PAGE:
"There's horror in your life, believe me, whether it's coming, or you've just been lucky to miss it today" -
Sunday, May 14, 2006
SHAUN OF THE DEAD (2004)
On-set make-up design at Ealing Studios.
THE flesh-eating zombie film, essentially invented by George A. Romero in NIGHT OF THE LIVING DEAD (1968), has thrown off parodies, rip-offs and tangents for nearly four decades. Coincidentally released at the same time as the Hollywood remake of Romero’s DAWN OF THE DEAD (1978), SHAUN OF THE DEAD offers an exuberantly knowing take on the Pittsburgh director, extending Romero’s state-of-the-nation addresses by translating an apparently American sub-genre into a uniquely British canvas of dead-end jobs and uncongenial flat-shares. A self-styled "romantic comedy, with zombies," it features 29-year-old Londoner Shaun (Simon Pegg), whose lack of ambition, and camaraderie with slacker pal Ed (Nick Frost), continually distracts him from his responsibilities to his mother Barbara (Penelope Wilson) and girlfriend Liz (Kate Ashfield). When Liz dumps him, Shaun finally resolves to "sort his life out," at the same time that the population are turning into ghouls. SHAUN OF THE DEAD’s anti-zombie arsenal remains resolutely English – cricket bats, umbrellas, darts and hockey sticks – with the final siege uprooting Romero’s Shopping Mall to The Winchester Public House.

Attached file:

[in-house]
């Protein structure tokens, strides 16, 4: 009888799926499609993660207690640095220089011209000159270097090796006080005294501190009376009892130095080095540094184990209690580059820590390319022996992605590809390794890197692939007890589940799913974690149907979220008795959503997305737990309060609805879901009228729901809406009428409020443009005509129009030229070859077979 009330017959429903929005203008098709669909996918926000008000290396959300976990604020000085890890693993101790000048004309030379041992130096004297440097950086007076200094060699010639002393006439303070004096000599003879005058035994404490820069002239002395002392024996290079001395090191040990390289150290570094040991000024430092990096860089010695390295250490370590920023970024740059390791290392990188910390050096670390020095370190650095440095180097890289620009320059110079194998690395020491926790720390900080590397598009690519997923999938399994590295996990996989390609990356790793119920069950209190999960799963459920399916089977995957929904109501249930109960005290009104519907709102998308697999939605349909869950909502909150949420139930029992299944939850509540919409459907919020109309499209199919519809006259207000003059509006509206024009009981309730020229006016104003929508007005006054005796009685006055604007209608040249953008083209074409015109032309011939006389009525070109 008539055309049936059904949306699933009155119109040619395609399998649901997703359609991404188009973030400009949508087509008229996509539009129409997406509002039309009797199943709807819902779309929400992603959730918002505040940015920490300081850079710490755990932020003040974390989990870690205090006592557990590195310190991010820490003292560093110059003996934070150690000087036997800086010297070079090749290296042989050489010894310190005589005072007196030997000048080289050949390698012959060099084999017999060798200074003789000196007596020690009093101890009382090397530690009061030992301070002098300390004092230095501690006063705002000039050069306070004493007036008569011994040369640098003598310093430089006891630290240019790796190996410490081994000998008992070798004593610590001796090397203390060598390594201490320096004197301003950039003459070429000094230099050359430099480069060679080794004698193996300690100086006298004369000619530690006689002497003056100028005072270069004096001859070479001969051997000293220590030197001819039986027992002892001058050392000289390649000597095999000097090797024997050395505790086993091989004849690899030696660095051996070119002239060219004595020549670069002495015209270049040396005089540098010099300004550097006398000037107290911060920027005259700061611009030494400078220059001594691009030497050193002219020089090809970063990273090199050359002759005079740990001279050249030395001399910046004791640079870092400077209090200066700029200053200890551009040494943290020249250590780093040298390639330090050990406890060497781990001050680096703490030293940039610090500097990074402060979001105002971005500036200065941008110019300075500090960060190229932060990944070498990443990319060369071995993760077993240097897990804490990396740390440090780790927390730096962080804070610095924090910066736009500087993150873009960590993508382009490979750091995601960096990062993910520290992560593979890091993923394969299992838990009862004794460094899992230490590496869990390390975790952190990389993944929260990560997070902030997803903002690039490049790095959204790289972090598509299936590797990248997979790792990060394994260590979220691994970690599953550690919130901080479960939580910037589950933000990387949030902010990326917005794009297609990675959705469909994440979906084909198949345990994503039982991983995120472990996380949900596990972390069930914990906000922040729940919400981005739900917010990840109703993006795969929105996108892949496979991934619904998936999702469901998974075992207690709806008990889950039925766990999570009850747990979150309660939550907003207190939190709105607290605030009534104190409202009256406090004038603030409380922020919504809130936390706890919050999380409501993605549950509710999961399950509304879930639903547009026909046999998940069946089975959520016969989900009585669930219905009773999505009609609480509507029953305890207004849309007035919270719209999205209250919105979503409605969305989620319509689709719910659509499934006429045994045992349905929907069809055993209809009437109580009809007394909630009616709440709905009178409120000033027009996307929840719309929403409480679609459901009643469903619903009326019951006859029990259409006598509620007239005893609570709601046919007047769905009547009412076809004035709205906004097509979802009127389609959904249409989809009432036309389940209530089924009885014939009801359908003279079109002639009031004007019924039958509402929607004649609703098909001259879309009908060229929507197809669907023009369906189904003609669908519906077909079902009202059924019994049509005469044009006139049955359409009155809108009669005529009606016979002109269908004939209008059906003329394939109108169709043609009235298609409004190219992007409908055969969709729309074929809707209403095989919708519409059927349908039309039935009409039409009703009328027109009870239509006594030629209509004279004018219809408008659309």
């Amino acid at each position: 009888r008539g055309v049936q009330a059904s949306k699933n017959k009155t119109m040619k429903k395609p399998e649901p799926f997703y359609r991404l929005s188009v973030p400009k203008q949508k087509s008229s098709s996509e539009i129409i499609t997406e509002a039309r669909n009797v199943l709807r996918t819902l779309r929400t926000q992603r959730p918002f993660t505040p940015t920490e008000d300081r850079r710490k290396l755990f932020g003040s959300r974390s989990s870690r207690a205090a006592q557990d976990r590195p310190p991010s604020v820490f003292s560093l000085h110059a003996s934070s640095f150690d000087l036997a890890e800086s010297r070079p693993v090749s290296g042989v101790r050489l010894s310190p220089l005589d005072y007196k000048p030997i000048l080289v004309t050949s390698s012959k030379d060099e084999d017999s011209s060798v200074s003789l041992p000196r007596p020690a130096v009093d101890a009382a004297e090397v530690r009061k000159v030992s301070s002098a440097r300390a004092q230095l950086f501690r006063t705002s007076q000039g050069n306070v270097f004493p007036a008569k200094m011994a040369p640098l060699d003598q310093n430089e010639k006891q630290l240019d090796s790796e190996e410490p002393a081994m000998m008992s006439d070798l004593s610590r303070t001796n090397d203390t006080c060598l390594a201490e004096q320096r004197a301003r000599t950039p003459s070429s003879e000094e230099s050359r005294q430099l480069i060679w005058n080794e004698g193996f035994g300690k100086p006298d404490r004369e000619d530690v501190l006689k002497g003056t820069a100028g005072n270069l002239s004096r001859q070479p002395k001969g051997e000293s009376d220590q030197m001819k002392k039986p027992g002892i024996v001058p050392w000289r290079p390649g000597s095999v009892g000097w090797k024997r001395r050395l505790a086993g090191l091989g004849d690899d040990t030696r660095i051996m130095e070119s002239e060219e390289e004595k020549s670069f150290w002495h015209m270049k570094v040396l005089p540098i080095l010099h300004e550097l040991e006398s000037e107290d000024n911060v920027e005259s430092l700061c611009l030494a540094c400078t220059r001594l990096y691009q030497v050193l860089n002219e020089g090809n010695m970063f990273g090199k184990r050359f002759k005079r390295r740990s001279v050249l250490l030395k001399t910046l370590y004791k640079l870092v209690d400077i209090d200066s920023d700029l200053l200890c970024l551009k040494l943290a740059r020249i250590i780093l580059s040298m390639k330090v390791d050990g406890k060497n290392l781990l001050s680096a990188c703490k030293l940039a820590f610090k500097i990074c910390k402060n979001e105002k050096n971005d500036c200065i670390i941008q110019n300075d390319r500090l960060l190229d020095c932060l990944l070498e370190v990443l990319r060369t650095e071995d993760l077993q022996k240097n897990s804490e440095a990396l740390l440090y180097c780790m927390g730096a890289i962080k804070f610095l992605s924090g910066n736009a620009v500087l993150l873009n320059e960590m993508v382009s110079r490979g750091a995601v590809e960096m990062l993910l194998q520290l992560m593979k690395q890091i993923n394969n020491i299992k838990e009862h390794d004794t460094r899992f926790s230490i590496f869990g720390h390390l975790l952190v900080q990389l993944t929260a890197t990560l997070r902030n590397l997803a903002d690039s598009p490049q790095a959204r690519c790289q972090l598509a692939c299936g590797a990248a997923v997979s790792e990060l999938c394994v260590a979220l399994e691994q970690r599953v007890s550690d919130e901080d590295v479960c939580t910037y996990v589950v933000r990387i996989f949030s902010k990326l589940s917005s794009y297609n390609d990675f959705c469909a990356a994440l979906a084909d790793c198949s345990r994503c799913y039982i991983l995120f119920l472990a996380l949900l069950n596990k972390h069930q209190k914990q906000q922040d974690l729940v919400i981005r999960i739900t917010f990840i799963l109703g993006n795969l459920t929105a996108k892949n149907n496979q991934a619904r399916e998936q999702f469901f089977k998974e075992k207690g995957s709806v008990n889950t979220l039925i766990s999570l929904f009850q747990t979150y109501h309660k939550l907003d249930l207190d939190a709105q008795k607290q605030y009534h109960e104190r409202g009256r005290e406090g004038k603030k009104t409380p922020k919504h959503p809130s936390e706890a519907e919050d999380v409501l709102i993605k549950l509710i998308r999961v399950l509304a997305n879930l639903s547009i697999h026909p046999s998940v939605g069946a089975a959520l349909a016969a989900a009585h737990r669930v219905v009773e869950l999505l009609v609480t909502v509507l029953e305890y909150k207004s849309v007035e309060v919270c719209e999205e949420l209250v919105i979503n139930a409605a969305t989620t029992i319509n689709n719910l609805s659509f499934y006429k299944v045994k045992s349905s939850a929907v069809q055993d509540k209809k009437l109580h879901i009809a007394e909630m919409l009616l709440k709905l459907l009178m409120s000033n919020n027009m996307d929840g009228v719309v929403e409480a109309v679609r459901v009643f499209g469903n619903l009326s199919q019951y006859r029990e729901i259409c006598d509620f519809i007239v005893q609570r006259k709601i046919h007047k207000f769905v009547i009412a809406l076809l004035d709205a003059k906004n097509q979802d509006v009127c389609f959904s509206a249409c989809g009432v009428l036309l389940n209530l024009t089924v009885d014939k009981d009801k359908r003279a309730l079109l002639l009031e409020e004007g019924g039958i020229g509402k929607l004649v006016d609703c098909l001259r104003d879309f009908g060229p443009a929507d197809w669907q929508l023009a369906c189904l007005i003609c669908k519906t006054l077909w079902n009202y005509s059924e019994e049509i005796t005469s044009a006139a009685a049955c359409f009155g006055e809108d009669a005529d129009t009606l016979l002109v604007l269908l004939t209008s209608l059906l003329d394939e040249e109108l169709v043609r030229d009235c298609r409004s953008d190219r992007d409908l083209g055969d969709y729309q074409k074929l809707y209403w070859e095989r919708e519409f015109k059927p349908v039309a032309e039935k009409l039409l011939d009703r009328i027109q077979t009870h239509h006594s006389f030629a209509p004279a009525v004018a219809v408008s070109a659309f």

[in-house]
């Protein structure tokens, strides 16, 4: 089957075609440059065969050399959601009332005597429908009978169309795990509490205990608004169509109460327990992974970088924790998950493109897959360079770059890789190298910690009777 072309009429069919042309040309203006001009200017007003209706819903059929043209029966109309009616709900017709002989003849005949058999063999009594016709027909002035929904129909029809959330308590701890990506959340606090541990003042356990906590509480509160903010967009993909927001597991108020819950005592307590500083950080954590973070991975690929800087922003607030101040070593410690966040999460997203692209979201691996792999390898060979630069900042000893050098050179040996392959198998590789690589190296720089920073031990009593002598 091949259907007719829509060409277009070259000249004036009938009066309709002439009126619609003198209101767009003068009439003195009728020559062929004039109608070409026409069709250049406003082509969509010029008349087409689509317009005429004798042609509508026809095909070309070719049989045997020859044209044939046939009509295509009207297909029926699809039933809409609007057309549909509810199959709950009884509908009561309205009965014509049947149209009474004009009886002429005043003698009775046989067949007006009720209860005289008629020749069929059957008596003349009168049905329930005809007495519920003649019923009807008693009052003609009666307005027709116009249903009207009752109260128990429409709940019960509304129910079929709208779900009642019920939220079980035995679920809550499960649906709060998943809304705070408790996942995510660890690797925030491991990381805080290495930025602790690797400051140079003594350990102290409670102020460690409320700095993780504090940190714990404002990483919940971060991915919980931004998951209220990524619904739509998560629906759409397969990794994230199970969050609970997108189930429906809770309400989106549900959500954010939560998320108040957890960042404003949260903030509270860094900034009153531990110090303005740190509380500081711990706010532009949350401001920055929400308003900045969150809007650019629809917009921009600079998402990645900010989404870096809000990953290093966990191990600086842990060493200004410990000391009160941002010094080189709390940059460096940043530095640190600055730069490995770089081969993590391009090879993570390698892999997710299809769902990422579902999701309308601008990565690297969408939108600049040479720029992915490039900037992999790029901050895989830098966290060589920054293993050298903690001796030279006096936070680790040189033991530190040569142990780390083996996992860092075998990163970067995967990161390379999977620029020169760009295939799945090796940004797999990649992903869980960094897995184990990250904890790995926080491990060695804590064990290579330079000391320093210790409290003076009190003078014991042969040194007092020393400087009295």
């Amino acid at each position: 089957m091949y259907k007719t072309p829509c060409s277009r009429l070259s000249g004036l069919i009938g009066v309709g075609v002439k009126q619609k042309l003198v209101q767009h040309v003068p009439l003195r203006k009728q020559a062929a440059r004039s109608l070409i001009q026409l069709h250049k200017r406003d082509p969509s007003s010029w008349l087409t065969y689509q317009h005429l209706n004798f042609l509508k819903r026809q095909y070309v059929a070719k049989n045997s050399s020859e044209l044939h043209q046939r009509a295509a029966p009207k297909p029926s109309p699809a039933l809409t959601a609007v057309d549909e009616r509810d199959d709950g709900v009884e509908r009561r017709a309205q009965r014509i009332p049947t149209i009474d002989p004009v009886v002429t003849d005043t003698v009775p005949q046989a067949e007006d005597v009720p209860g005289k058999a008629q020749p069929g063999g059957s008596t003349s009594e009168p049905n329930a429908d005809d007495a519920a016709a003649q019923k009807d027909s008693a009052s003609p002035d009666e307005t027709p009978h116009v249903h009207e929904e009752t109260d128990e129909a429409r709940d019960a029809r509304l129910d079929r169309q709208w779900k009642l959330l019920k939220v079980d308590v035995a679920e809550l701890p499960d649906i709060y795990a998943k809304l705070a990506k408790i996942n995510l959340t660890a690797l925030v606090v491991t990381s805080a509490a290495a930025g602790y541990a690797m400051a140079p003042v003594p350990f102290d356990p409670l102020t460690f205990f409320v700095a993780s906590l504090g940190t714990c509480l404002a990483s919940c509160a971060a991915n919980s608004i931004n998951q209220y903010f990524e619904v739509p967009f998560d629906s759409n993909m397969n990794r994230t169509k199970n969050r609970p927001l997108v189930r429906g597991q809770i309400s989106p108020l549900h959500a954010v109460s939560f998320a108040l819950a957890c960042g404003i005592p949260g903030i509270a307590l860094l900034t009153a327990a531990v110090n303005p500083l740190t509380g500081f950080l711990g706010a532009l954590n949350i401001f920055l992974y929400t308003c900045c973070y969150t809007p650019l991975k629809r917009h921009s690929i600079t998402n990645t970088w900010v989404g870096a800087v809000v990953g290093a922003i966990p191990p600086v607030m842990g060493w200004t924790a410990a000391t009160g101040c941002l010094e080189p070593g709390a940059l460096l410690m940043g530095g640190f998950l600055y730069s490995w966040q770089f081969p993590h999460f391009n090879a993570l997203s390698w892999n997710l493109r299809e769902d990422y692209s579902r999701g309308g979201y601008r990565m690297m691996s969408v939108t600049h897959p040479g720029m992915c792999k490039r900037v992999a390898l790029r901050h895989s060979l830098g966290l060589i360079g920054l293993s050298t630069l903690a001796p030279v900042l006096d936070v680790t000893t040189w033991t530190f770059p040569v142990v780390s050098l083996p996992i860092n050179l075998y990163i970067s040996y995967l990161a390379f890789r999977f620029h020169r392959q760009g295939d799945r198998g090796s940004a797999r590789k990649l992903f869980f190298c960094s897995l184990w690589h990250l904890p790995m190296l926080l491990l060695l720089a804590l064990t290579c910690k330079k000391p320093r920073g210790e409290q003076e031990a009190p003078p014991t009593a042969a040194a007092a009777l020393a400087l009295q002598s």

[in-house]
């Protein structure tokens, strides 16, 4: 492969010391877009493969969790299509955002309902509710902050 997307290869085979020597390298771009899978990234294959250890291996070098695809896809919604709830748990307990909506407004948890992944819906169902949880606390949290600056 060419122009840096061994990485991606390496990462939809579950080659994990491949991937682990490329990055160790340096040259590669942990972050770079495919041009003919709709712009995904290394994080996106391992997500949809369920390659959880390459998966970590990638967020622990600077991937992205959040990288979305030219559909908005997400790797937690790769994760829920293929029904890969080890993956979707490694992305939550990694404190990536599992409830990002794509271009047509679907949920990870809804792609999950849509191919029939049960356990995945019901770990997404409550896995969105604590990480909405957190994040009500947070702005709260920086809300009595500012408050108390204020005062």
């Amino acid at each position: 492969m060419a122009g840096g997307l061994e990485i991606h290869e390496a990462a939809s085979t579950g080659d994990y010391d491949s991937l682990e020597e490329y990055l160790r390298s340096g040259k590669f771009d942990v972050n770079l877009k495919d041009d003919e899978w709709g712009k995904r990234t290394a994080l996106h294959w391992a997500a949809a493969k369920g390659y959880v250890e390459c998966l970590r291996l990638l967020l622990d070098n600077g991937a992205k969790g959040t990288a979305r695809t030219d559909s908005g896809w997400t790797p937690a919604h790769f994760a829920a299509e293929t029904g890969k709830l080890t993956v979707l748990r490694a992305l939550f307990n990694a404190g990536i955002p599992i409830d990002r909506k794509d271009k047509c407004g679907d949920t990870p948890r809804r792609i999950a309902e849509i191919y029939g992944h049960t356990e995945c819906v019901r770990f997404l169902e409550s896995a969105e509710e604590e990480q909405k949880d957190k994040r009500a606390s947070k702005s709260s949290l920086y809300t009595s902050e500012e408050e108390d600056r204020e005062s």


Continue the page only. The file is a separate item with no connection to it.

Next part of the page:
Co-written by Pegg and director Edgar Wright, SHAUN OF THE DEAD understands that the essential interest of the zombie genre is that when it works, it is on the grounds of satire and trenchant sociology. One of the endearing aspects of the film is that, similar to YOUNG FRANKENSTEIN (1974), it pokes fun at its inspirations but also plays by their rules. An obvious way of parodying this sub-genre is to make the creatures comical, but the dead here are generic, bloody-mouthed fumblers, with the laughs coming at the expense of the living. Consequently, the film delivers the visceral shocks, but we are also allowed to get to know the characters before the undead element takes hold. In its final third the story shifts into a much darker mode - having listened to a genuinely moving valedictory speech from his steadily zombifying stepfather (Bill Nighy), Shaun is later required to kill his own mother.
Ed and Shaun face the first true test of their lives – a plague of zombies.
Shaun is an instantly loveable anti-hero, in no way motivated by aspersions of heroism, but prevailing by the strength of his previously untapped inner-strength. Pegg’s impeccable performance fuses subtle comedic tics, crack timing and committed emotional reality, while Frost unleashes a hilarious stream of practical jokery and an incompetence which is as endearing as it is stupid. Inspired by a TV skit from their own sitcom SPACED (1999-2001), Wright and Pegg embrace the snappiness of quality television comedy, forging a rapid cohesion of gags that push the narrative forward in decisive portions, while able to fluctuate swiftly between tone.